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2018 - 2019 Season


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2018 - 2019 Season


Here at UW Drama, we think we have the best audience in town. Why? You are adventurous, curious, and loyal. You know that—in the course of their time here—our students will be called to work on as many different flavors of theatre as possible, and you enjoy being on that journey with them.

Next season you will get to see everything from super detailed contemporary naturalism with Arthur Miller to 17th century French satire with Molière. You’ll get one of the most unflinching political playwrights of our time, Naomi Wallace, and British playwright Githa Sowerby, whose work, despite being transformational one hundred years ago and startling timely today, has been almost totally forgotten. And then, you will experience the vastly different works and worlds of the most influential English-language playwright of all time, William Shakespeare and one of the most influential of our time, María Irene Fornés.

All of these plays are dealing explicitly with ‘men’s spheres’ and ‘women’s spheres,’ with how gender is constructed and taught, and with the human need to challenge those strictures and build a more fluid world. It feels just right for this particular moment, and we are thrilled to share it with our community.

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Incident at Vichy


Incident at Vichy


"Something told me—
Don't go outside today."

Incident at Vichy
By Arthur Miller
Directed by Kelly Kitchens, guest director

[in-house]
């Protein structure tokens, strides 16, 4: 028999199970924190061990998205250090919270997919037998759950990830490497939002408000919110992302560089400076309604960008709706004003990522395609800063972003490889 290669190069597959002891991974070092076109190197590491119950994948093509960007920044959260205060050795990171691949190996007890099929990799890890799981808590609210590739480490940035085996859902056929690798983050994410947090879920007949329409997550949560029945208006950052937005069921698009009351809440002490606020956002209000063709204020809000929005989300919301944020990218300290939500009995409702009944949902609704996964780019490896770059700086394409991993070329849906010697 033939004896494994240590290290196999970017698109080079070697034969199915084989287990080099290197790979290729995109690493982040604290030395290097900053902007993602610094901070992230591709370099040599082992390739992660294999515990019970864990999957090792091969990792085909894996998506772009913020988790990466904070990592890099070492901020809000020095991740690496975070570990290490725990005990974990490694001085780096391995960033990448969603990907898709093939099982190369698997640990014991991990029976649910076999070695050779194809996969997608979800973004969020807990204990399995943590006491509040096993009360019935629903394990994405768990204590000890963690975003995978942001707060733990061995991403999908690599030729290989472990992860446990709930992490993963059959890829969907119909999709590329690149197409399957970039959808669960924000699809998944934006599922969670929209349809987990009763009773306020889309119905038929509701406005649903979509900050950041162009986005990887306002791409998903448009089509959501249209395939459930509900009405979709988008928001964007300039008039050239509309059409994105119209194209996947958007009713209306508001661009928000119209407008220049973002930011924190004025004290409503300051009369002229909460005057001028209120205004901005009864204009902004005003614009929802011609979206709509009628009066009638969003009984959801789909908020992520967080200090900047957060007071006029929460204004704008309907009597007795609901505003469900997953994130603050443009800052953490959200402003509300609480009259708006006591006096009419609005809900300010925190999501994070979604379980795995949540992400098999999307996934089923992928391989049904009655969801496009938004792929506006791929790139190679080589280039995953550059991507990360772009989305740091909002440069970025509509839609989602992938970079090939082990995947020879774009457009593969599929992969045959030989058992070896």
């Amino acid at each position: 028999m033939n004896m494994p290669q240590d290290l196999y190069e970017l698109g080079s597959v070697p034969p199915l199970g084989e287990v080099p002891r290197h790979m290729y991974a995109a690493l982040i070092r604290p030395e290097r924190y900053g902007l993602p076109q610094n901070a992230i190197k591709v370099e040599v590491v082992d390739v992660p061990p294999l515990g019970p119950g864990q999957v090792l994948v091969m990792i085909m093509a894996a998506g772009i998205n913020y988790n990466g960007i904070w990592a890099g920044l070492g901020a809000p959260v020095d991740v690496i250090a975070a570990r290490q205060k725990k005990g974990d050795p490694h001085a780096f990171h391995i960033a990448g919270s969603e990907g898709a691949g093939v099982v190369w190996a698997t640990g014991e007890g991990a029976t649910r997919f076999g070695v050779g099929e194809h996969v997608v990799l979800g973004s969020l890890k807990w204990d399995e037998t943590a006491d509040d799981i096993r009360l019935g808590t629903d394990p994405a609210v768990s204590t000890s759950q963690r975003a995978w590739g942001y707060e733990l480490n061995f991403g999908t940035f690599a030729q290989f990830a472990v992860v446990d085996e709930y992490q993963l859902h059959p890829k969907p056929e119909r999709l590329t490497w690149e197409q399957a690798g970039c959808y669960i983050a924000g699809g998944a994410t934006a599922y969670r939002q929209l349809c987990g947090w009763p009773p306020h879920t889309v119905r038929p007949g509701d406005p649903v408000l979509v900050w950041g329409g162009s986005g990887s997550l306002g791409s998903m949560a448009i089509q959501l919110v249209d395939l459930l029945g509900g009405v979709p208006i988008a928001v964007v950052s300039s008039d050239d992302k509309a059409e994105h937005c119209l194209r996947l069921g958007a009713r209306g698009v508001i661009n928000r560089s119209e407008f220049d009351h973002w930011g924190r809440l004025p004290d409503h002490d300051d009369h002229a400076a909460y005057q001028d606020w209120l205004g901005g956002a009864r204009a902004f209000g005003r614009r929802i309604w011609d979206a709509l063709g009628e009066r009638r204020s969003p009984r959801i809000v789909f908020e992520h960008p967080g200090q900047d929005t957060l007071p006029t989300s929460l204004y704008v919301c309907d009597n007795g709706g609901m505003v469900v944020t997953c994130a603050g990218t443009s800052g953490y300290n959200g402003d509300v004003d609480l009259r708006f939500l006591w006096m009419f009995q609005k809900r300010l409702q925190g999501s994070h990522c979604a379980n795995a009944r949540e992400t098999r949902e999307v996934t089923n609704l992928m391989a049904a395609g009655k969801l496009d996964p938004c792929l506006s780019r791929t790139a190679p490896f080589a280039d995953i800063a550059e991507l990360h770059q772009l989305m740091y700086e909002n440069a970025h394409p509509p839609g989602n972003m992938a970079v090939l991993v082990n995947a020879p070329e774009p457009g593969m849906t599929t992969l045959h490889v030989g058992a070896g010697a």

October 24 - November 4, 2018
Previews October 20 & 23
Floyd and Delores Jones Playhouse, University of Washington

Guest Director Kelly Kitchens, who is well-known to local audiences for her work at Seattle Shakespeare Company and Seattle Public Theater, among others, directs an all-male cast in our season opener. When it premiered in New York in 1964, The New York Times called Incident at Vichy “one of the most important plays of our time.”  The questions at the heart of this story—about evil, complicity, self-preservation, and the death of human decency—are perhaps more resonant now than at any time since that first production. In a makeshift police station in 1942 France, a group of men plucked off the street try to figure out why they are there and what fate awaits them behind the interrogation room door, as ominous reports of far-off camps and prisoner-packed cattle cars begin to circulate. By the end of this taut, gut-punch of a play, Miller's ethical barb has pierced us all, compelling us to look inward and ask what we will do when the most depraved human impulses become commonplace, how we will respond in the face of "an ocean of vulgarity." 

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Fefu and Her Friends


Fefu and Her Friends


“You see, that which is exposed to the exterior is smooth and dry and clean. That which is not...underneath, is slimy and filled with fungus and crawling with worms. It is another life that is parallel to the one we manifest. It's there. The way worms are underneath the stone. If you don't recognize it...(whispering) it eats you. That is my opinion. Well, who is ready for lunch?”

Fefu and Her Friends
Written by María Irene Fornés
Directed by Valerie Curtis-Newton, UW Drama faculty, Head of Directing
November 30 – December 9, 2018
Meany Studio, University of Washington Seattle

Professor Valerie Curtis-Newton directs an all-female cast in María Irene Fornés’ Fefu and Her Friends. Fornés, the winner of nine Obie Awards, including the award for sustained achievement, has been called “the most important American playwright you’ve never heard of,” and “influential beyond measure.” The 87-year-old iconoclast, beloved teacher and mentor to some of contemporary theatre’s most exciting writers, is the subject of the new documentary The Rest I Make Up, and 2018 marks a national celebration of her work. Fefu and Her Friends, Fornés’ most celebrated work, turns the “ladies who lunch” trope on its head, bringing together an extraordinary—and regular—group of women who, over the course of a weekend in the country, peel away at each other’s layers, uncovering both the horrors and felicities of contemporary womanhood. 
 

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Rutherford and Son


Rutherford and Son